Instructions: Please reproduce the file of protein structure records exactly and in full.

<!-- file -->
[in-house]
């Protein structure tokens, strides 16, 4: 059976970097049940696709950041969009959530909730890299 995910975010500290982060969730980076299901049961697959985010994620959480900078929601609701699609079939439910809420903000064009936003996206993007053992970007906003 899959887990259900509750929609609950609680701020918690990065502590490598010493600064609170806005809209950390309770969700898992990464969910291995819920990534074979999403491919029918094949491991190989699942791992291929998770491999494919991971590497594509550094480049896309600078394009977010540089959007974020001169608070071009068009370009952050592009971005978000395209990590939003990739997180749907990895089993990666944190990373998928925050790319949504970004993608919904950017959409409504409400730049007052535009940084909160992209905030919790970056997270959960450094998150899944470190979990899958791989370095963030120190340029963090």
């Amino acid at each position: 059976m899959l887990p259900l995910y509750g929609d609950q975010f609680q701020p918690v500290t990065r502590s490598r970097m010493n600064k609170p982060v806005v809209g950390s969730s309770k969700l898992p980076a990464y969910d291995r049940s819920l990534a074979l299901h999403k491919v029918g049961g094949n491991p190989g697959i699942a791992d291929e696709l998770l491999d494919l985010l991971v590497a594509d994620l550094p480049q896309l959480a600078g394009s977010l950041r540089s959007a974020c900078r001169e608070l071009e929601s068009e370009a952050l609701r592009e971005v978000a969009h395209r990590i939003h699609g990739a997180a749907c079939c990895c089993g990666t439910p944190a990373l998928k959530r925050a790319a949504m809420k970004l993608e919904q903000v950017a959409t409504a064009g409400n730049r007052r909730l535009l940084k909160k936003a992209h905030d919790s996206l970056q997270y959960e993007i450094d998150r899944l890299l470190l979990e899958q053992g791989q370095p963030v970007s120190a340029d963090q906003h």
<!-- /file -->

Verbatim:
[in-house]
């Protein structure tokens, strides 16, 4: 059976970097049940696709950041969009959530909730890299 995910975010500290982060969730980076299901049961697959985010994620959480900078929601609701699609079939439910809420903000064009936003996206993007053992970007906003 899959887990259900509750929609609950609680701020918690990065502590490598010493600064609170806005809209950390309770969700898992990464969910291995819920990534074979999403491919029918094949491991190989699942791992291929998770491999494919991971590497594509550094480049896309600078394009977010540089959007974020001169608070071009068009370009952050592009971005978000395209990590939003990739997180749907990895089993990666944190990373998928925050790319949504970004993608919904950017959409409504409400730049007052535009940084909160992209905030919790970056997270959960450094998150899944470190979990899958791989370095963030120190340029963090």
């Amino acid at each position: 059976m899959l887990p259900l995910y509750g929609d609950q975010f609680q701020p918690v500290t990065r502590s490598r970097m010493n600064k609170p982060v806005v809209g950390s969730s309770k969700l898992p980076a990464y969910d291995r049940s819920l990534a074979l299901h999403k491919v029918g049961g094949n491991p190989g697959i699942a791992d291929e696709l998770l491999d494919l985010l991971v590497a594509d994620l550094p480049q896309l959480a600078g394009s977010l950041r540089s959007a974020c900078r001169e608070l071009e929601s068009e370009a952050l609701r592009e971005v978000a969009h395209r990590i939003h699609g990739a997180a749907c079939c990895c089993g990666t439910p944190a990373l998928k959530r925050a790319a949504m809420k970004l993608e919904q903000v950017a959409t409504a064009g409400n730049r007052r909730l535009l940084k909160k936003a992209h905030d919790s996206l970056q997270y959960e993007i450094d998150r899944l890299l470190l979990e899958q053992g791989q370095p963030v970007s120190a340029d963090q906003h």